China’s Private Sector: Anxiety to Panic in Seven Months, Economist Says

An employee monitors a circular weaving machine at a textile factory in Shangqiu City, Henan Province, China, on Sept. 8, 2018. (STR/AFP/Getty Images)
An employee monitors a circular weaving machine at a textile factory in Shangqiu City, Henan Province, China, on Sept. 8, 2018. (STR/AFP/Getty Images)
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By Nicole Hao

“China’s non-state-owned firms are facing their most difficult situation in the past 40 years,” says Chen Shouhong, an economist in Hong Kong and China.

With recent reports of the Chinese regime increasing state interference in the private sector—from state officials to widely circulated essays hinting at more central planning—Chinese leader Xi Jinping sought to reassure private businesses on Sept. 27, while on an inspection tour of northeastern China.

At an aluminum production factory in Liaoning Province—the largest in all of Asia—Xi gave a speech in which he asserted that the central authorities would support private firms, while advocating state ownership.

“We have unswervingly developed a public ownership economy, and unswervingly encouraged, supported, guided, and protected the development of privately-run enterprises,” Xi said.

Chen, a former Hong Kong-based fund manager, recently discussed the current state of China’s private companies while delivering a training speech at the Cheung Kong Graduate School of Business in Beijing. Since its founding in 2002, the school has trained about 3,000 CEOs from major Chinese companies such as Jack Ma, founder of China’s tech giant Alibaba; Fu Chengyu, chairman of the state-owned Sinopec; and Wang Hanhua, former president of Amazon’s China operations.

In a Sept. 22 post on his personal blog (which has since been deleted), Chen wrote that he asked the class—which consisted of leaders at more than 40 publicly listed companies in China—“anxiety or panic, which one are you feeling?” Most of them chose panic.

“Seven months ago, I conducted a training at the China Europe International Business School [in Shanghai]. The trainees in my class were entrepreneurs like you,” Chen said to the class. “Most of them had chosen anxiety. Seven months isn’t long, but the situation has changed tremendously since then.”

Chen explained that anxiety meant the entrepreneurs felt pressure, but could still control the risks. Panic means that when facing challenges, the entrepreneurs feel hopeless.

The Pressure Is Not Mainly From Trade War

Although the U.S.-China trade war has put pressure on Chinese companies through tariffs, China’s internal policies have made private firms feel the squeeze.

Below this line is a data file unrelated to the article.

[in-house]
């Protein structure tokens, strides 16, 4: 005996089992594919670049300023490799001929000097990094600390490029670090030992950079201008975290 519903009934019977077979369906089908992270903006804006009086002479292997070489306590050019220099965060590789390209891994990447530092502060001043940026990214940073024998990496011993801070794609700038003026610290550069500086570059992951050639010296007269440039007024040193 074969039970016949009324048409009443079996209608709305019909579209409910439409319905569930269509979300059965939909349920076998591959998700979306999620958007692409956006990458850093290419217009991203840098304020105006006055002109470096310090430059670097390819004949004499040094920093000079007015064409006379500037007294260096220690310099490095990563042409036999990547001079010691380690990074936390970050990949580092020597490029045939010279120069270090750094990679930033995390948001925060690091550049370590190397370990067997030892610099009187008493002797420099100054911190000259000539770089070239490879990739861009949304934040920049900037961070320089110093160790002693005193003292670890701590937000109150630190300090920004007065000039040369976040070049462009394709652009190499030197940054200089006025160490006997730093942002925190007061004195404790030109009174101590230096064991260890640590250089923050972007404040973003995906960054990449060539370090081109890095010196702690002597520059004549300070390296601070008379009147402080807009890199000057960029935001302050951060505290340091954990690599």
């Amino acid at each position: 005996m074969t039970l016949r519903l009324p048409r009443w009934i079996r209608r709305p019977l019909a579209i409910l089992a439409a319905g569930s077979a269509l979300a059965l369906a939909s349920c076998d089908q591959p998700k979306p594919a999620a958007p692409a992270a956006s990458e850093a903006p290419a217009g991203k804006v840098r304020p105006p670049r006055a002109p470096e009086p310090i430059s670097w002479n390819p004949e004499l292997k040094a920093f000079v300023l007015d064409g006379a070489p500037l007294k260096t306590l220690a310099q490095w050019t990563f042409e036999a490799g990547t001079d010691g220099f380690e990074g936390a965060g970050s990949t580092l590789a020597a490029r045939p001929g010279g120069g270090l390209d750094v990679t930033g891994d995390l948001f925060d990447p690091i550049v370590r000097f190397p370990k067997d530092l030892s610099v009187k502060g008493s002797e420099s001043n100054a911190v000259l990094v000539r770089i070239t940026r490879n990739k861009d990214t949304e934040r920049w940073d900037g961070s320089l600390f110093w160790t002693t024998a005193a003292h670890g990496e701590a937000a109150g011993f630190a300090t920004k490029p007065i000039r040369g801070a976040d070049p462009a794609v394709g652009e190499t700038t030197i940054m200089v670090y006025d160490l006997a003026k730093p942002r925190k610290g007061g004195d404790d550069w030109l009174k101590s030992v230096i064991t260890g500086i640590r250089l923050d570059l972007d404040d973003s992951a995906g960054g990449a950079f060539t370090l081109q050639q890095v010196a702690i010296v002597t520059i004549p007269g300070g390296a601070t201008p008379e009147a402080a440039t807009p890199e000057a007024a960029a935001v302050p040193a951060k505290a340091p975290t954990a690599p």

For example, the Chinese regime continues to give preferential treatment to state-owned enterprises (SOEs). Voice Of America reported on Jan. 27 that 80 percent of industrial loans from the central government and state-owned banks are given to SOEs.

The People’s Bank of China, China’s central bank, announced that its total loans in 2017 were 13.53 trillion yuan ($1.97 trillion), of which 6.71 trillion yuan ($980 billion) went to businesses that aren’t in the finance sector. In turn, most of that amount was awarded to SOEs, with private firms receiving less than 1.34 trillion yuan ($200 billion) in total loans.

While SOEs occupy more than 70 percent of financial resources in China, they generate less than 30 percent of the country’s gross domestic product (GDP), Chen said.

Much of China’s heavy industries and natural resources are managed by SOEs, such as the steel, oil, heavy machinery, communications, defense, and infrastructure sectors.

Even with less government support, private firms contribute more to the economy. Chen said that in the past 40 years, private firms have contributed to 50 percent of China’s GDP, generated 60 percent of the country’s tax revenue, more than 80 percent of job opportunities—and developed many of China’s technological advances.

According to 2018 estimates by the New York-based think tank Council on Foreign Relations, between 2011 and 2016, profits in the private sector rose 18 percent, while profits at SOEs decreased 33 percent. Meanwhile, the share of corporate liability growth at SOEs soared to 80 percent by 2016 from 35 percent in 2002.

More Party Control

The central government has commenced a series of policies since 2017, including deleveraging and supply-side reforms, in order to stymie rising debt levels.

Chinese financial media outlet Caixin reported on Sept. 13 that more than 20 private companies transferred equity to SOEs at a high ratio in 2018. In nine cases, the SOEs invested more than 6.2 billion yuan ($900 million) and are the majority shareholders at these companies.

There are 123 Chinese companies—both private and state-owned—publicly listed on the Hong Kong exchange that changed their company charters to formally establish a Communist Party branch within their company, as mandated by a Party-issued guideline in June, Hong Kong media recently reported.

Some companies have established rules that the Party branch budget must be higher than 1 percent of all employees’ salaries. Other company Party branches have stipulated that if the company doesn’t follow the Party’s regulations, the Party branch will report the issue to higher Party organizations.

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